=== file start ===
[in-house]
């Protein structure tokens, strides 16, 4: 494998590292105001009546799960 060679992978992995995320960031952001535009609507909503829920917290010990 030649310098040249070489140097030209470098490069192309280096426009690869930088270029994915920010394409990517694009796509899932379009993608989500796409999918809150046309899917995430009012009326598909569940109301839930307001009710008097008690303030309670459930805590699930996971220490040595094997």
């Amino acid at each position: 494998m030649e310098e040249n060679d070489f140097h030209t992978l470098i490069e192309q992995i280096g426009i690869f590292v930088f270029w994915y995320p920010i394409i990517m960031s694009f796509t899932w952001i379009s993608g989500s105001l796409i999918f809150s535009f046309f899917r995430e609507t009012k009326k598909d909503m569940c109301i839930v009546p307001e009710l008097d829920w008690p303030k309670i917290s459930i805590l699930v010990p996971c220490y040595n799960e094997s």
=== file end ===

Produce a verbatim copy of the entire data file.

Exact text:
[in-house]
């Protein structure tokens, strides 16, 4: 494998590292105001009546799960 060679992978992995995320960031952001535009609507909503829920917290010990 030649310098040249070489140097030209470098490069192309280096426009690869930088270029994915920010394409990517694009796509899932379009993608989500796409999918809150046309899917995430009012009326598909569940109301839930307001009710008097008690303030309670459930805590699930996971220490040595094997």
């Amino acid at each position: 494998m030649e310098e040249n060679d070489f140097h030209t992978l470098i490069e192309q992995i280096g426009i690869f590292v930088f270029w994915y995320p920010i394409i990517m960031s694009f796509t899932w952001i379009s993608g989500s105001l796409i999918f809150s535009f046309f899917r995430e609507t009012k009326k598909d909503m569940c109301i839930v009546p307001e009710l008097d829920w008690p303030k309670i917290s459930i805590l699930v010990p996971c220490y040595n799960e094997s």